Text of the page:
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Von Ein Kunde am 14. Februar 1999
Format: Gebundene Ausgabe
Actually this is the first of the Darkovan books I had read. It was just sitting there so I decided on reading it. I think that if I'd starting reading the first of the Darkover books, Darkover Landfall then I wouldn't have read all the rest of the books. Marguerida Alton travels to the planet known to Terrans as Cottman IV with her mentor Ivor Davidson to collect folk music. They are really in for a surprise! All the new people they meet is awesome! But tragedy comes, Ivor dies. That's when the real adventure comes! Knowing nothing of her history Marguerida is surprised and frustrated. She is bowed to and everyone calls her "domna" which means highly honored lady. Marguerida decides to ignore it as best she can. Instead of finding why this is she finds an uncle, goes with her friend and guide Rafaella n'ha Liriel to collect folk music. She has a bout of threshold sickness and has to be taken to a castle where she falls in love with Mikhail Lanart Hastur! Her newly awakened laran is powerful and she gets a shadow matrix from the overworld. Her Uncle Gabriel moves her to Armida and that creates a number of problems. Her father comes to meet her! Read this and then find out the details and what else happens in Marguerida's new and exciting life!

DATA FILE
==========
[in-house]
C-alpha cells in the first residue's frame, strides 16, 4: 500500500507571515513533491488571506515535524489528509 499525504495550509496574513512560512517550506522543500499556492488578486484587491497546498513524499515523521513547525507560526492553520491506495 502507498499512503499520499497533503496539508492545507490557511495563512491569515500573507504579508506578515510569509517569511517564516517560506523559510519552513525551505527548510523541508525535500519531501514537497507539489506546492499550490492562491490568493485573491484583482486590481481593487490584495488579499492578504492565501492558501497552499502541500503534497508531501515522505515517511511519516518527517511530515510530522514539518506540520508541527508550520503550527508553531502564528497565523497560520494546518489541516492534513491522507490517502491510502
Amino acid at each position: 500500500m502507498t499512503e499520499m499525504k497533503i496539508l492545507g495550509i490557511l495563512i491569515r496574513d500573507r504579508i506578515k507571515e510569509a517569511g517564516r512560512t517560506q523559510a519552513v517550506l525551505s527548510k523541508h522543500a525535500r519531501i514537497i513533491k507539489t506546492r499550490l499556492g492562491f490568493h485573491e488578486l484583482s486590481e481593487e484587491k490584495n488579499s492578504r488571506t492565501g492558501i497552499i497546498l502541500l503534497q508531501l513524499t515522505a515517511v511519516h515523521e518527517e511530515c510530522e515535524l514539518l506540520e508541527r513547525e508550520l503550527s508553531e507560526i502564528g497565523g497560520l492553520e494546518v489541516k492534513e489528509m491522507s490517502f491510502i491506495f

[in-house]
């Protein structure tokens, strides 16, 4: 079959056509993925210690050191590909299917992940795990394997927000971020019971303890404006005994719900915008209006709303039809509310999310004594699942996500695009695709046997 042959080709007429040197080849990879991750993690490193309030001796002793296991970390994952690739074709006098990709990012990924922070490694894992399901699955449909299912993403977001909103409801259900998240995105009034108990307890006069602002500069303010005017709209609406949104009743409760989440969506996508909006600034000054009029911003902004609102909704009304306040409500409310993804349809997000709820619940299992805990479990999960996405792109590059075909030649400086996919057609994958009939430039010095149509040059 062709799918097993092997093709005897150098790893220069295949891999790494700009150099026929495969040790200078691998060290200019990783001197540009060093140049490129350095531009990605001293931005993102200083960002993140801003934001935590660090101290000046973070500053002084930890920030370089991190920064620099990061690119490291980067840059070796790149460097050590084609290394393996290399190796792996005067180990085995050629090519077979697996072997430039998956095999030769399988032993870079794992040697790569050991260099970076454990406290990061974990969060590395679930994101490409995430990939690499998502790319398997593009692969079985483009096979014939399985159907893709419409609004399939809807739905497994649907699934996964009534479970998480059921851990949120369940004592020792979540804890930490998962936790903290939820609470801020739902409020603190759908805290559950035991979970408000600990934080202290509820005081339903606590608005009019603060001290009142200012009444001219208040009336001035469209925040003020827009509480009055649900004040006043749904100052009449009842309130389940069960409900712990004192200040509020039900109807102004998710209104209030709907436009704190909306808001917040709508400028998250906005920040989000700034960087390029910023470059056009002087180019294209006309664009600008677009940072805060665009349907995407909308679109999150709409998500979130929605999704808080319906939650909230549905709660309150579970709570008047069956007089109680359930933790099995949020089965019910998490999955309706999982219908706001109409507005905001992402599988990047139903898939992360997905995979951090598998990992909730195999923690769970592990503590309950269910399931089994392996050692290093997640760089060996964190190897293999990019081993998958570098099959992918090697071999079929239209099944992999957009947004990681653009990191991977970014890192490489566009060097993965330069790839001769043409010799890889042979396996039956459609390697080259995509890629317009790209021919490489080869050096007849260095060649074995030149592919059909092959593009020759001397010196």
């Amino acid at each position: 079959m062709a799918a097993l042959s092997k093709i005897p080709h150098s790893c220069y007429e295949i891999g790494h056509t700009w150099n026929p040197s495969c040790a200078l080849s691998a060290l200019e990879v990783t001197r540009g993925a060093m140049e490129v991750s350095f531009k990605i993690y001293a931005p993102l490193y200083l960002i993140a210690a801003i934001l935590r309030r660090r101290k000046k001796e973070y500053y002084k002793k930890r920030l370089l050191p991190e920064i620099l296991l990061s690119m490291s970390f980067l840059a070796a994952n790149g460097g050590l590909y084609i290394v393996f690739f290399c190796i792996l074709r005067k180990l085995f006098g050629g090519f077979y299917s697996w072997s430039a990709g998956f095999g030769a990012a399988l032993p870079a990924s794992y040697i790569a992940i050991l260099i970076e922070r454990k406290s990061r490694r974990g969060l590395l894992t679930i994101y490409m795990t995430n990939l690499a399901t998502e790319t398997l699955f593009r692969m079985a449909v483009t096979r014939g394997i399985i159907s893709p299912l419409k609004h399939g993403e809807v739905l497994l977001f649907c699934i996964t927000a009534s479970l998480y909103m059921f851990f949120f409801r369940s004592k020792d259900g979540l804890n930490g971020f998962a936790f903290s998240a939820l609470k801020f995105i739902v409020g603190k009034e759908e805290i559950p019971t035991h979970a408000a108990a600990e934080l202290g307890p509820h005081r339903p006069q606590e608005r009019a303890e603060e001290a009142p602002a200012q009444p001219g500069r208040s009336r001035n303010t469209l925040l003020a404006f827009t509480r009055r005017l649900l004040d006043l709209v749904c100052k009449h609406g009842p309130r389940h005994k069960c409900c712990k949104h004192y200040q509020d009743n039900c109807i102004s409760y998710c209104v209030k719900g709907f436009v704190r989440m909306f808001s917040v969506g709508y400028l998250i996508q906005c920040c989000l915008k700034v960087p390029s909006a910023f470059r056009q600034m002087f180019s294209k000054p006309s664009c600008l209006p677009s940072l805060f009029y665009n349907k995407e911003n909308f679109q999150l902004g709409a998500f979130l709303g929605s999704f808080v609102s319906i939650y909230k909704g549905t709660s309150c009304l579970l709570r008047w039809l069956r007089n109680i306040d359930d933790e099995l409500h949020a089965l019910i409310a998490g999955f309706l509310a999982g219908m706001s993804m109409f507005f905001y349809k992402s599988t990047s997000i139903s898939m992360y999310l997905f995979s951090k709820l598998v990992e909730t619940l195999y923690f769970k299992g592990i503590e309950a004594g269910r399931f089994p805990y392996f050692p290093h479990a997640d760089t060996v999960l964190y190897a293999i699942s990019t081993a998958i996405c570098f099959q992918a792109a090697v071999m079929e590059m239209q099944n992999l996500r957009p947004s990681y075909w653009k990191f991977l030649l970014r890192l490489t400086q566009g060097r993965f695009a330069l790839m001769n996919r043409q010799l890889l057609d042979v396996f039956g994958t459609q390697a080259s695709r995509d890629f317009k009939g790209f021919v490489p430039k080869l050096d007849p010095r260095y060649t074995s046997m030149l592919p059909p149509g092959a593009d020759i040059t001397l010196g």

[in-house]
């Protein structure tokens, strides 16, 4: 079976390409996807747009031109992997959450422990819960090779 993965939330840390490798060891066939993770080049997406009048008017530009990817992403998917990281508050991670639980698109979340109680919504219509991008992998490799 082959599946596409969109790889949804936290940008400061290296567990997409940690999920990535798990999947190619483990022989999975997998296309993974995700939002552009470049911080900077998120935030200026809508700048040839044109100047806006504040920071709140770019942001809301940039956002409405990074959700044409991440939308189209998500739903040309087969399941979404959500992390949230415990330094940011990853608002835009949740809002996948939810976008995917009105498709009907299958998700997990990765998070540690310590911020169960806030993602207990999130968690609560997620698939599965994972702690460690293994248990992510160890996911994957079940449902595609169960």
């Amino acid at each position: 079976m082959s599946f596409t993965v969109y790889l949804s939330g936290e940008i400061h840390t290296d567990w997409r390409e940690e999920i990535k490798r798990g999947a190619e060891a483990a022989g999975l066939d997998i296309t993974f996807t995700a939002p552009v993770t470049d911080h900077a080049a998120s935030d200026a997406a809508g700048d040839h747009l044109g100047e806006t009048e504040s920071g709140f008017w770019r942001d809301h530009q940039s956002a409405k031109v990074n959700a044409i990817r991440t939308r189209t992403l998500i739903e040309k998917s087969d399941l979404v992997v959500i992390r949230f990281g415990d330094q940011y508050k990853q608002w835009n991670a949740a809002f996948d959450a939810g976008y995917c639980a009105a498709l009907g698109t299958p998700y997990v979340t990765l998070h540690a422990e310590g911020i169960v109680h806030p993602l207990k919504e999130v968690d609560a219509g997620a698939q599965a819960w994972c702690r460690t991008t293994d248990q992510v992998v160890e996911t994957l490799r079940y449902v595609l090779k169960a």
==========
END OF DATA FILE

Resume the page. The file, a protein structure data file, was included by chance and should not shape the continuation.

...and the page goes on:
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Von Ein Kunde am 18. November 1999
Format: Taschenbuch
This is the first Darkover book I've read, and I think that the rest of the series will turn out to be very promising indeed. MZB wrote the character very well, and you could really understand it. When she died, the series probably ended too, a great loss to the Sci-fi/fantasy world. If any of her relatives are reading this, you have my condolences.
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Format: Taschenbuch
I first discovered Darkover more than ten years ago and happily plunged in. After several books, I had to come up for air as internal inconsistencies mounted within the series. Characters' relative ages and degrees of kinship changed, as did distances and directions across the terrain.
Every few years, I try again. IMHO, this book encapsulated MZB's strengths and weaknesses in a single volume. Marguerida Alton is a vivid and likeable character, but the plot (or half-plot; I suspect the original manuscript was split into this book and _Shadow Matrix_, which I've not yet read) was essentially _The Bloody Sun_ starring her instead of Jeff Kerwin. Still, she's trotted out the same concept several times (_The Spell Sword_ et al.) while still managing to keep things reasonably fresh.
Another reviewer wondered about Jeff's reappearance as Damon Ridenow. MZB herself apparently forgot about her rewrite of _The Bloody Sun_, in which he first appears. In the original version, Jeff's dad was Arnad Ridenow, as the infodump in this version sets forth. However, the rewrite switched paternity to Lew Alton's uncle Lewis-Arnad Lanart-Alton, who was at that time the Heir to Alton. Jeff himself is (IIRC) some twenty years older than Lew's *father* in TBS, and yet Jeff and Lew show up here as nearly the same age.
This sort of thing drives me mad, especially when the inconsistent genealogies and chronologies weren't even needed to move along the plot of this book. If anything, the persistent infodumps slowed things down.
Without the inconsistencies and incompletion, I might've given this book an 8 or 9. As matters stand, a 6 is the best I can do.